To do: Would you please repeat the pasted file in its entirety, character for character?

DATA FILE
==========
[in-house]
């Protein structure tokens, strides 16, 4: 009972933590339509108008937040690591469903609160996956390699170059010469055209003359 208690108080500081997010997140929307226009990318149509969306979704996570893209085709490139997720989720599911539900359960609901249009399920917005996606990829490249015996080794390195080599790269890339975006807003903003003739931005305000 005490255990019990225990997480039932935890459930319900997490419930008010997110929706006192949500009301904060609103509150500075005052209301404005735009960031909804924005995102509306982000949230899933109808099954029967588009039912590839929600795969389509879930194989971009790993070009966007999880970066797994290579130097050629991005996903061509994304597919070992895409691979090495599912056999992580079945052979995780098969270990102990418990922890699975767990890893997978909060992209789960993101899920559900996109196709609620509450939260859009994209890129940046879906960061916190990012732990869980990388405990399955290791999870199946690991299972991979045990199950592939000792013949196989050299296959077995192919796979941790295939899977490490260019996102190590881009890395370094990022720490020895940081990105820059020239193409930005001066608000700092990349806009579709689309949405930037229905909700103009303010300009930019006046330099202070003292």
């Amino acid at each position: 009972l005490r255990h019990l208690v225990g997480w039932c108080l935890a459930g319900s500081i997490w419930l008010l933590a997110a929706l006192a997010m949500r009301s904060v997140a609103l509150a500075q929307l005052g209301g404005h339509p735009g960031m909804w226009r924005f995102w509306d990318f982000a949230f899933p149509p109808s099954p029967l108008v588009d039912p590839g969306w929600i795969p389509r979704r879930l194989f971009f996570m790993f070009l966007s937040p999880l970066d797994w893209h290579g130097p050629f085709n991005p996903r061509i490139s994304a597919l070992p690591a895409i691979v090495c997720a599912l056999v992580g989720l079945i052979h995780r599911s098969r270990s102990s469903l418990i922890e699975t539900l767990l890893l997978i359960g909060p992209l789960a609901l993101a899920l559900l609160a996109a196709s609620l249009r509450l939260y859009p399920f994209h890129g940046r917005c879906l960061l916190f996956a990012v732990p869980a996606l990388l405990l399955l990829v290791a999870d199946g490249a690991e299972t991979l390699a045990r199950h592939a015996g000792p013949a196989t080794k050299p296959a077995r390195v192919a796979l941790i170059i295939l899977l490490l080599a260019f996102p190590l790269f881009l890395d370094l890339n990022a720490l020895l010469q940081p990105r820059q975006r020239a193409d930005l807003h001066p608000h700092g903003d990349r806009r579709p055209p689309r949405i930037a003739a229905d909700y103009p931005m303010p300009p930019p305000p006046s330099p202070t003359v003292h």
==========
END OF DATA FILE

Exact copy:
[in-house]
């Protein structure tokens, strides 16, 4: 009972933590339509108008937040690591469903609160996956390699170059010469055209003359 208690108080500081997010997140929307226009990318149509969306979704996570893209085709490139997720989720599911539900359960609901249009399920917005996606990829490249015996080794390195080599790269890339975006807003903003003739931005305000 005490255990019990225990997480039932935890459930319900997490419930008010997110929706006192949500009301904060609103509150500075005052209301404005735009960031909804924005995102509306982000949230899933109808099954029967588009039912590839929600795969389509879930194989971009790993070009966007999880970066797994290579130097050629991005996903061509994304597919070992895409691979090495599912056999992580079945052979995780098969270990102990418990922890699975767990890893997978909060992209789960993101899920559900996109196709609620509450939260859009994209890129940046879906960061916190990012732990869980990388405990399955290791999870199946690991299972991979045990199950592939000792013949196989050299296959077995192919796979941790295939899977490490260019996102190590881009890395370094990022720490020895940081990105820059020239193409930005001066608000700092990349806009579709689309949405930037229905909700103009303010300009930019006046330099202070003292």
């Amino acid at each position: 009972l005490r255990h019990l208690v225990g997480w039932c108080l935890a459930g319900s500081i997490w419930l008010l933590a997110a929706l006192a997010m949500r009301s904060v997140a609103l509150a500075q929307l005052g209301g404005h339509p735009g960031m909804w226009r924005f995102w509306d990318f982000a949230f899933p149509p109808s099954p029967l108008v588009d039912p590839g969306w929600i795969p389509r979704r879930l194989f971009f996570m790993f070009l966007s937040p999880l970066d797994w893209h290579g130097p050629f085709n991005p996903r061509i490139s994304a597919l070992p690591a895409i691979v090495c997720a599912l056999v992580g989720l079945i052979h995780r599911s098969r270990s102990s469903l418990i922890e699975t539900l767990l890893l997978i359960g909060p992209l789960a609901l993101a899920l559900l609160a996109a196709s609620l249009r509450l939260y859009p399920f994209h890129g940046r917005c879906l960061l916190f996956a990012v732990p869980a996606l990388l405990l399955l990829v290791a999870d199946g490249a690991e299972t991979l390699a045990r199950h592939a015996g000792p013949a196989t080794k050299p296959a077995r390195v192919a796979l941790i170059i295939l899977l490490l080599a260019f996102p190590l790269f881009l890395d370094l890339n990022a720490l020895l010469q940081p990105r820059q975006r020239a193409d930005l807003h001066p608000h700092g903003d990349r806009r579709p055209p689309r949405i930037a003739a229905d909700y103009p931005m303010p300009p930019p305000p006046s330099p202070t003359v003292h």